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Sunday, 17 February 2019

The Expectations Gap

Last month, the CEO of Grant Thornton, the auditors of Patisserie Valerie, told MPs on the Business, Energy and Industrial Strategy Committee that "We're not looking for fraud", a comment that was taken to be representative of auditors in general. With high-profile failures such as the cake chain and Carillion dominating the media in recent years, this comment sparked some incredulity, thereby highlighting what has come to be referred to as the "expectations gap" in the public understanding of the role of auditors. The purpose of an audit is to independently verify that a company's accounts give a true and accurate picture of its trading status and financial viability, essentially to assure shareholders and debtors (e.g. banks providing financing) that they can rely upon the statutory accounts to accurately gauge risk. This does not extend to assessing the quality of its business - so a firm that is a going concern could still go bankrupt if legitimately anticipated revenue failed to turn up - nor does it include an opinion on a firm's ethical behaviour beyond the conventions of accounting.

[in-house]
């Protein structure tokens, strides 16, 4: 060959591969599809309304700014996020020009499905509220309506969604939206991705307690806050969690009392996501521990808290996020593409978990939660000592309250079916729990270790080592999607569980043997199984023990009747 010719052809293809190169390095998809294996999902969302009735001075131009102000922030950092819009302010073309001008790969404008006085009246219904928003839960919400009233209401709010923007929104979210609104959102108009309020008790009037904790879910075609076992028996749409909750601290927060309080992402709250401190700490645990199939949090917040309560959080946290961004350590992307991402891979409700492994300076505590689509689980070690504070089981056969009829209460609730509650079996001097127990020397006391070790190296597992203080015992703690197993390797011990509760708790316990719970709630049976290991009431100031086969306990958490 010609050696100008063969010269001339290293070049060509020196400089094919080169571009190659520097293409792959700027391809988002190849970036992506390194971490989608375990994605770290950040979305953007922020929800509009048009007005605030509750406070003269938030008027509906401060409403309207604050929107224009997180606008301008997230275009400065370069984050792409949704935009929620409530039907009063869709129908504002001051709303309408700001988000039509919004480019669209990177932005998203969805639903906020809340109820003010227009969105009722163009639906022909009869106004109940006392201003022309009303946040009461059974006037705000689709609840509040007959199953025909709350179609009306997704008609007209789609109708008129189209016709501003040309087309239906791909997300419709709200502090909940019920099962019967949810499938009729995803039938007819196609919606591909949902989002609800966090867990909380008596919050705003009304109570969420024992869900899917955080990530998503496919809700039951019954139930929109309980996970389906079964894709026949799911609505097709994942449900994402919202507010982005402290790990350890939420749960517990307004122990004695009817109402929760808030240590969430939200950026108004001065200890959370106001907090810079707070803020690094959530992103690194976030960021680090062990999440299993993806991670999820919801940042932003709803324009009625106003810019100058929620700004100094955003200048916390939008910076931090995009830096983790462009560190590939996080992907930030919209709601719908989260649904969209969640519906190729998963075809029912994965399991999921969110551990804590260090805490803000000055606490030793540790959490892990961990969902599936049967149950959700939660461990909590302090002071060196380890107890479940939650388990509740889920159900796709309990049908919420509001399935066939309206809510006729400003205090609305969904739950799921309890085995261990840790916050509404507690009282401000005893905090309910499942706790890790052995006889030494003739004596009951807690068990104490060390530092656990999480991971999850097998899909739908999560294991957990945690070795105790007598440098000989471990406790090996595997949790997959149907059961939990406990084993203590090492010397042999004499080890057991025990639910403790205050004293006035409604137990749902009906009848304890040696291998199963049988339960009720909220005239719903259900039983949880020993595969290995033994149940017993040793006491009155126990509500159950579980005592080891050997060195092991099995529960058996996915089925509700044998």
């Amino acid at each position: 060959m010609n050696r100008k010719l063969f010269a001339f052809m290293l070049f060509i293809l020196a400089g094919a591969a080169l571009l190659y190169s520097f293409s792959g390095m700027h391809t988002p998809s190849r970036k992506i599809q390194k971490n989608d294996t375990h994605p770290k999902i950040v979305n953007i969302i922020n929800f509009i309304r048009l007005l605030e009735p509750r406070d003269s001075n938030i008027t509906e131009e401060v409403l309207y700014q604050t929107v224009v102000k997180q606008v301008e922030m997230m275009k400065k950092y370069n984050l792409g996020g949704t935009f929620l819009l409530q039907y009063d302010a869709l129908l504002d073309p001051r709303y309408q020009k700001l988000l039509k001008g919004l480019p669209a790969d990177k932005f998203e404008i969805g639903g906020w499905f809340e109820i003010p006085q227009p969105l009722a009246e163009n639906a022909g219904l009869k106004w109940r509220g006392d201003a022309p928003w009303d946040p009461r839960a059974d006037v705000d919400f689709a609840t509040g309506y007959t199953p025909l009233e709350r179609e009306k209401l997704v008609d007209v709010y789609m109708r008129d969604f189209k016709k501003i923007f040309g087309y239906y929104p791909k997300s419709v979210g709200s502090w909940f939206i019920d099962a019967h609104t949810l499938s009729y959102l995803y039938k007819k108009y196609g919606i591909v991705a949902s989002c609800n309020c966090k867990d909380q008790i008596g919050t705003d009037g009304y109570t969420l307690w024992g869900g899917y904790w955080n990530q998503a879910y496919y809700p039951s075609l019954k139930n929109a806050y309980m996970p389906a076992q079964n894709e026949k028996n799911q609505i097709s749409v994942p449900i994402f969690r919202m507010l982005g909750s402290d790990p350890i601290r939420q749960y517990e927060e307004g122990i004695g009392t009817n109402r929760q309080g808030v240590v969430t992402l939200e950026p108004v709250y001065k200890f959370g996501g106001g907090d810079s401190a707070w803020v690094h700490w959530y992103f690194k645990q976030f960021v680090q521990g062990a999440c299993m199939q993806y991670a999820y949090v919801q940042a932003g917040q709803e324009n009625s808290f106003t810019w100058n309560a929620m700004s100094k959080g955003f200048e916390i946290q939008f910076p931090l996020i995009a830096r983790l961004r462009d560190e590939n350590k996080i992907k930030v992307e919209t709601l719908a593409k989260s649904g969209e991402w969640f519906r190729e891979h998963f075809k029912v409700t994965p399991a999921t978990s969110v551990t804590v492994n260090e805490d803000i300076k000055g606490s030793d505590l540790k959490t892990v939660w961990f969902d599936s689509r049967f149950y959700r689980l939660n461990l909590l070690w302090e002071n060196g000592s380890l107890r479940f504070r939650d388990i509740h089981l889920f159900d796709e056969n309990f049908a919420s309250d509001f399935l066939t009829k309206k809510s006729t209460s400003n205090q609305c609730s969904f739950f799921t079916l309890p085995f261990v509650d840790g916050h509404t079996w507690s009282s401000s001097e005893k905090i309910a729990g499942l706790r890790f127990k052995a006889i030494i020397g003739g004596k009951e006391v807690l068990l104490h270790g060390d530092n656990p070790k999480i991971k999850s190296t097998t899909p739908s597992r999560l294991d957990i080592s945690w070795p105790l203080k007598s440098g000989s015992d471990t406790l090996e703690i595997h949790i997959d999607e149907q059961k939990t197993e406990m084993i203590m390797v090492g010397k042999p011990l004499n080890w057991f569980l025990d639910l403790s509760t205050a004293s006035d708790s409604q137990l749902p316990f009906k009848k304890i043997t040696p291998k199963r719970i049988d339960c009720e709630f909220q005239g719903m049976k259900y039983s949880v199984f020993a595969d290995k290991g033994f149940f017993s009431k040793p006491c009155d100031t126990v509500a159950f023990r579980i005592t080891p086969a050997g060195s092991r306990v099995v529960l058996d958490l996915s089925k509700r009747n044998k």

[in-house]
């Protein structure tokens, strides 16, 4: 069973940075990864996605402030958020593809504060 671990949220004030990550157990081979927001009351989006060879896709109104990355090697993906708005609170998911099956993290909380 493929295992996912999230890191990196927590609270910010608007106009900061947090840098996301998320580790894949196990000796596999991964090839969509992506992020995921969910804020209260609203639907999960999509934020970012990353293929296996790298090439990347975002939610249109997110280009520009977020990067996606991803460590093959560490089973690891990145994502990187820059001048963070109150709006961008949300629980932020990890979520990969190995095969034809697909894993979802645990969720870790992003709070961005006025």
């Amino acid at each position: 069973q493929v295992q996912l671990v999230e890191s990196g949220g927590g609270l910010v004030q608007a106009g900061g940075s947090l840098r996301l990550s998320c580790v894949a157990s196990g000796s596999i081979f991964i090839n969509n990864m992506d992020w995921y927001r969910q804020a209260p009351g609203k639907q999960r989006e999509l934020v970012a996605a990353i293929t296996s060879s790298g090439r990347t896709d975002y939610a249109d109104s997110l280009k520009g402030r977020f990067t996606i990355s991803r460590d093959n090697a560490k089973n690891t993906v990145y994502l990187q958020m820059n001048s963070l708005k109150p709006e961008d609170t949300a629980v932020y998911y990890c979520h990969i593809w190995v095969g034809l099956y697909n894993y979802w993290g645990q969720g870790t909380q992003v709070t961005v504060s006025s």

The concerns over the audit industry that have emerged since the Enron scandal in 2001 revolve around risk rather than ethics, reflecting a fear among large investors and financial institutions that they are being increasingly exposed by the limitations of the traditional audit. The focus is on firms of the scale of Carillion, not small-fry like Patisserie Valerie, and in particular on businesses with complex intercompany structures that span both the private and public sectors, raising the linked issues of implicit state guarantees and regulatory arbitrage. The expectations gap between what the public expects auditors to be responsible for and what they actually do is not a reflection of popular ignorance but a demand for a more socially-focused role. Though auditors are just business service providers, they are perceived by the public as carrying out a quasi-state function: ensuring that firms are not merely legally-observant in their accounting practices but they are not conducting their business in a manner that might prove damaging to society in the various forms of customers, suppliers and employees.